Fearing that convicted killer John Frederick Thanos could be executed immediately if Maryland's highest court rules that he should die, a federal public defender asked a U.S. District Court judge yesterday to issue a federal stay of execution.
But when a Maryland prosecutor promised that the state would not execute Thanos until at least 24 hours after the Maryland Court of Appeals rules, U.S. District Judge Benson E. Legg declined to issue the stay. He told the lawyers to return Tuesday morning to discuss the issue.
"We got what we wanted," said James K. Bredar, a federal public defender who filed the motion for an emergency stay on behalf of Thanos through his mother and sister, Patty Thanos Matney and Diane Thanos Genco, described in legal terms as "next friends."
In yesterday's motion, Mr. Bredar wrote that Thanos' mother and sister plan to file a habeas corpus petition on Thanos' behalf, raising federal challenges to his competency and to the way his death sentence has been handled in state courts.
The execution, originally scheduled for next week, has been stayed pending a Court of Appeals ruling on two issues: Thanos' competency and the legality of his decision to waive an automatic 240-day stay of execution provided by Maryland law. That stay dissolves as soon as the high court rules.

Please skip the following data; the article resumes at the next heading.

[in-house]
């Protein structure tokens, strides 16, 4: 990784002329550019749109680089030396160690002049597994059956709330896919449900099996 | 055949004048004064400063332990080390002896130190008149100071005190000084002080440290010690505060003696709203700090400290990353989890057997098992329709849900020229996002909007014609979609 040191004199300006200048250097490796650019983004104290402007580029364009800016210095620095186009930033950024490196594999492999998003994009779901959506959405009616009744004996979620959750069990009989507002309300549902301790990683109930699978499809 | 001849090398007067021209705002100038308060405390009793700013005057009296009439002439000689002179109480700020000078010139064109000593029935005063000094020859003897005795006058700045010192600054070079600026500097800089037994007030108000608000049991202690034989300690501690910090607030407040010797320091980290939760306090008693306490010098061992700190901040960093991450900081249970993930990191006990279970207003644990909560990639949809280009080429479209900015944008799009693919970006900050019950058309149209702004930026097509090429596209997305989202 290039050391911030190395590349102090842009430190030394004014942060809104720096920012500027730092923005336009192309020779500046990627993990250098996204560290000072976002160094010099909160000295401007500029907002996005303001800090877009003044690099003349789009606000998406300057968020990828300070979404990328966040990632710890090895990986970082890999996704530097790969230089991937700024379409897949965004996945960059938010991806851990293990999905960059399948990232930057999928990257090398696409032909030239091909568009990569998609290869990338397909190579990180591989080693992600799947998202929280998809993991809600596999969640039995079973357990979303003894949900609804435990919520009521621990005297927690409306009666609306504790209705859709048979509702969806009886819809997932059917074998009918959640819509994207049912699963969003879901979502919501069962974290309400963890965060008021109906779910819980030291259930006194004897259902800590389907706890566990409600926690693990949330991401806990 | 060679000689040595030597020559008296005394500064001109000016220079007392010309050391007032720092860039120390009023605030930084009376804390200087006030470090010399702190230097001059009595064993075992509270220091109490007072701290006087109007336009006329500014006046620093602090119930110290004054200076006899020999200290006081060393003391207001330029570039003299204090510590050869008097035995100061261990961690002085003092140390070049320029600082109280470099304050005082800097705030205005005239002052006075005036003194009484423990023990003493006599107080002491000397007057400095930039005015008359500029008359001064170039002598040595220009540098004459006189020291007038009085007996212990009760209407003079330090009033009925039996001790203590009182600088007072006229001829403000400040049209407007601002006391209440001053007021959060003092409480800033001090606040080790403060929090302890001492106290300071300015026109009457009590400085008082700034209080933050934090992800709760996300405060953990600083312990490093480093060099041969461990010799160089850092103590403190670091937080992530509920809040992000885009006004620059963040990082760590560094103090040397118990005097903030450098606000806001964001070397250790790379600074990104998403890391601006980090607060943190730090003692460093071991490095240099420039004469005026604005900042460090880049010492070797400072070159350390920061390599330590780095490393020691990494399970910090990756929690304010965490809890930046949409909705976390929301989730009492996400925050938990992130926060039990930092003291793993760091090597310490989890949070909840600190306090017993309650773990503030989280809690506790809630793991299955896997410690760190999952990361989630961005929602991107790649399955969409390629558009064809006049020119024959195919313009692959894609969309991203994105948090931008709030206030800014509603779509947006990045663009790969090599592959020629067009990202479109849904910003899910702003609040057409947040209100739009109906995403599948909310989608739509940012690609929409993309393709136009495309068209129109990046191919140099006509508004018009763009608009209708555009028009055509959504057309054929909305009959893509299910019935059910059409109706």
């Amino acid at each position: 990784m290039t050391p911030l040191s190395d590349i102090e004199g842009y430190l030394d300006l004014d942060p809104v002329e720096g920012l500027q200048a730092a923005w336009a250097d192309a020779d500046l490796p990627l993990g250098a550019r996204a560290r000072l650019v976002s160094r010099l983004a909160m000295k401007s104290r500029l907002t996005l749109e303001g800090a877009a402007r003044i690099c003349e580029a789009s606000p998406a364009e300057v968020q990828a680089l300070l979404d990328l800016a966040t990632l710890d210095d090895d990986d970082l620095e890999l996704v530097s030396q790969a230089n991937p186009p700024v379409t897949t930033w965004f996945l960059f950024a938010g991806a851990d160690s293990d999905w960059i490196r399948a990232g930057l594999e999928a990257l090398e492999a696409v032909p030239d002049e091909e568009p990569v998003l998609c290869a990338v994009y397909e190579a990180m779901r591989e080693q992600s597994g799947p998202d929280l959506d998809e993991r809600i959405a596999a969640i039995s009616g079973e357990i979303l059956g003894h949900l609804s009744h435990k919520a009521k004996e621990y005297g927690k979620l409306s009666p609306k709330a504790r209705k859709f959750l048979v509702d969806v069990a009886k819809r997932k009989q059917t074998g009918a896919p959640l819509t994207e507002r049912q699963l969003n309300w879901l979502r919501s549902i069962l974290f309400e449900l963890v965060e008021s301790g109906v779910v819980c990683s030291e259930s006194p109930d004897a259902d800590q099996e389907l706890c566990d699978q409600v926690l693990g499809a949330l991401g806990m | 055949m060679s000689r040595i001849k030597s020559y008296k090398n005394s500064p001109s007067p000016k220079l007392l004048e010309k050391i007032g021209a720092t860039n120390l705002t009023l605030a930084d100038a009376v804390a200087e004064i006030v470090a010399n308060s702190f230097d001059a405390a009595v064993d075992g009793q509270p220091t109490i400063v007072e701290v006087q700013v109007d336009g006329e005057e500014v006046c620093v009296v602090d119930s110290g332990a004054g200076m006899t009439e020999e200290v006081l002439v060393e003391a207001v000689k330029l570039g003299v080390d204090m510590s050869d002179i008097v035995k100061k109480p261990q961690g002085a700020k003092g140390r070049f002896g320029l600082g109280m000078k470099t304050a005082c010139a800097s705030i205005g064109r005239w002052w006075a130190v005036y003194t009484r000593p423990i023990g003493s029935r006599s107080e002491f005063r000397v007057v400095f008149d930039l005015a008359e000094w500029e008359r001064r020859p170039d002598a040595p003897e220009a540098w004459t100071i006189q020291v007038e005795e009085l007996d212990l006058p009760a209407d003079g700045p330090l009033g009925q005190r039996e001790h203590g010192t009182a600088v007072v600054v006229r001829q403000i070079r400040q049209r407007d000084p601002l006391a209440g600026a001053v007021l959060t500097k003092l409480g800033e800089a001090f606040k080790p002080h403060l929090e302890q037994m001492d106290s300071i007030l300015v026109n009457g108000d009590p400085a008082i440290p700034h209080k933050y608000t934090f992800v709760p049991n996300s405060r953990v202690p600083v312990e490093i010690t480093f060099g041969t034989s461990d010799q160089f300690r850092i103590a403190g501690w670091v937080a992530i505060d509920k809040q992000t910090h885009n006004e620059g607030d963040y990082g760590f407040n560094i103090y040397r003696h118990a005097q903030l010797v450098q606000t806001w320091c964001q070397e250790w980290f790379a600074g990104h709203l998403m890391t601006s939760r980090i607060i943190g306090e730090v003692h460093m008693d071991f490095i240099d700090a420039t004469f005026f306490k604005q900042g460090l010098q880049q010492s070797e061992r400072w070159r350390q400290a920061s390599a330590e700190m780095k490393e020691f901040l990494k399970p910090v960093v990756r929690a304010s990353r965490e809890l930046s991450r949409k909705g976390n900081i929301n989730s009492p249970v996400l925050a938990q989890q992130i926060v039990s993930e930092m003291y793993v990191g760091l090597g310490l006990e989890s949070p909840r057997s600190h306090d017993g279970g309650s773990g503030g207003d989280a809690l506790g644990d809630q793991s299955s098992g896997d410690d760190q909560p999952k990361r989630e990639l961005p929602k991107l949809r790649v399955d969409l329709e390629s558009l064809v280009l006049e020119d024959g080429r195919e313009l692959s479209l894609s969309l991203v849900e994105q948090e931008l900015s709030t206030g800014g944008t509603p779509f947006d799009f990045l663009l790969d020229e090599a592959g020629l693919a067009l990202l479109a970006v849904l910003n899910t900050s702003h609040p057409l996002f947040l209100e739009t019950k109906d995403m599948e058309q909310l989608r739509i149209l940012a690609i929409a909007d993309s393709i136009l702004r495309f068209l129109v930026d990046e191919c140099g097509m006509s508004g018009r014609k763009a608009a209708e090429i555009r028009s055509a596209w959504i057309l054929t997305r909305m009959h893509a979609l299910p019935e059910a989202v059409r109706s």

Since the warden of the Maryland Penitentiary is forbidden by law from announcing the time of execution in advance, defense lawyers feared that Thanos could be executed almost immediately after the Court of Appeals ruled, eliminating a federal challenge.
Thanos, 44, was scheduled to die in the gas chamber between Nov. 1 and Nov. 8 for the murders of Billy Winebrenner, 16, and Melody Pistorio, 14, in a 1990 Baltimore County gas station holdup. Last month, Thanos told a Garrett County judge he wanted no more appeals and fired his public defender, setting up the state's first execution in 32 years.
Usually, after a death row inmate has exhausted his state court appeals, he will file a writ of habeas corpus in U.S. District Court, arguing that the state prosecution violated his constitutional rights.
Gary Bair, the Maryland assistant attorney general handling the case, said earlier in the week that he expected the federal appeal.